South China Sea Tension Ramping Up

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Despite a global pandemic, the South China Sea has become more active over the past week, owing in large part to China’s aggressive posturing in the area. Concern is growing now with COVID-19 seriously affecting US Navy readiness in the Pacific, China could be preparing to take advantage of the pandemic and assert its dominance over the South China Sea. Since the start of the COVID-19 outbreak China has expanded its claims in the sea, announced new research stations at its military bases on Fiery Cross Reef and Subi Reef, and has started landing military aircraft at Fiery Cross.

Late last week a Vietnamese fishing boat was rammed and sunk by a Chinese coast guard ship near the Parcel Islands. Vietnam’s Ministry of Foreign Affairs claims the boat was conducting normal fishing activities in sovereign Vietnamese waters. Shortly after the incident the Chinese laid the blame on Vietnam, claiming the fishing boat was in illegally fishing inside of Chinese territorial waters. Both nations lay claim to the Parcel Islands and this incident is helping to ramp up tensions between them. On Wednesday, the Philippines rebuked Beijing and released a ‘statement of solidary’ with Vietnam. The move came as something of a surprise given the large amount of aid China has given to the Philippines during the coronavirus crisis, and the fact that Manila’s stance on the South China Sea dispute has softened in recent years.

Yesterday, a US Navy destroyer transited the Taiwan Strait amid increasing Chinese air activity in the area. US reconnaissance and ELINT aircraft arrived and were operating in the vicinity later in the day. Since mid-March, following a surge of US Navy activity in and around the South China Sea, PLAN (People’s Liberation Army Navy) exercises, and activity have become almost daily occurrences. Now, with a growing number of US 7th Fleet warships contending with infected crewmembers, the PLAN operations tempo could be rising once more.

China’s moves in the South China Sea have to be monitored closely now with the world’s attention focused on the pandemic. When the cat’s away, the mice will play, so to speak and Beijing will not hesitate to take advantage of this situation if it will strengthen its position in the South China Sea both militarily, and economically.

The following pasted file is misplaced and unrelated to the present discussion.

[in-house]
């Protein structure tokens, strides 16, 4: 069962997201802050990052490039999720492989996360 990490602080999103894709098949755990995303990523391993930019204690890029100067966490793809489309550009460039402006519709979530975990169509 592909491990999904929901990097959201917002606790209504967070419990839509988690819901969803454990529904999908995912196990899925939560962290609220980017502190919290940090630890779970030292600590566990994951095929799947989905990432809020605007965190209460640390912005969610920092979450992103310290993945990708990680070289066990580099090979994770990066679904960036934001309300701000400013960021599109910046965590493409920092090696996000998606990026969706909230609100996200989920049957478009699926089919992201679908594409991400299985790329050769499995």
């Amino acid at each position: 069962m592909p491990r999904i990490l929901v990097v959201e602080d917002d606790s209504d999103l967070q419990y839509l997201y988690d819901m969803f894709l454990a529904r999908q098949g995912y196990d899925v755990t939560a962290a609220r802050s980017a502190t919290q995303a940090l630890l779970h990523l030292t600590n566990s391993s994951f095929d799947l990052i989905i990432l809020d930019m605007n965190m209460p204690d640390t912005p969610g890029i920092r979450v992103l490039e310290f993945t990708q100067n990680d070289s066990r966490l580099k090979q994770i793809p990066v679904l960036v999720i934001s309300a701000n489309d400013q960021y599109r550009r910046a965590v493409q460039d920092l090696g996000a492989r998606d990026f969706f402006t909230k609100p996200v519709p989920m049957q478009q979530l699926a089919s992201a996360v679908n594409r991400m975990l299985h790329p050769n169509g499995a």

Tuesday 16 February, 2016 Update: South China Sea SAMs

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The People’s Republic of China is continuing its buildup of military power on contested islands in the South China Sea. Today, Fox News reported that two batteries of the HQ-9 Surface-to-Air missile system, and accompanying radar sets have been placed on Woody Island, which is in the Parcel Island chain. The source Fox News used was imagery from a civilian satellite. The Parcels have been in the news of late. In January, 2015, a US destroyer sailed close to another contested island, prompting China to vow there would be “consequences” for the action. Taiwan and Vietnam also have a claim on the island.

The report comes as the US-ASEAN summit in Palm Springs comes to a close. The South China Sea was the priority issue at the summit. The Obama administration ideally wants ASEAN to call for the territorial disputes to be resolved through peaceful means. China continues to claim a historic right to virtually all of the South China Sea area and has ramped up its militarization of some islands in recent months. While the US strives to find ways to ease the tension, it has not taken a firm enough stance itself in the dispute.

The HQ-9 is a Chinese copy of the Russian Sa-10 (S-300) missile system. It is an effective missile with a range of 125 miles. Placing two batteries on Woody Island is probably intended to deter the US from flying patrol or combat aircraft in close proximity to the island. A US Defense official confirmed the authenticity of the photos that Fox News aired and posted on its website.

Although Syria, Oil Prices, Russia and Chinese economic difficulties have received the lion’s share of media attention this year, things are happening in the South China Sea. By all indications, the tempo of Chinese operations there is not going to slow down soon.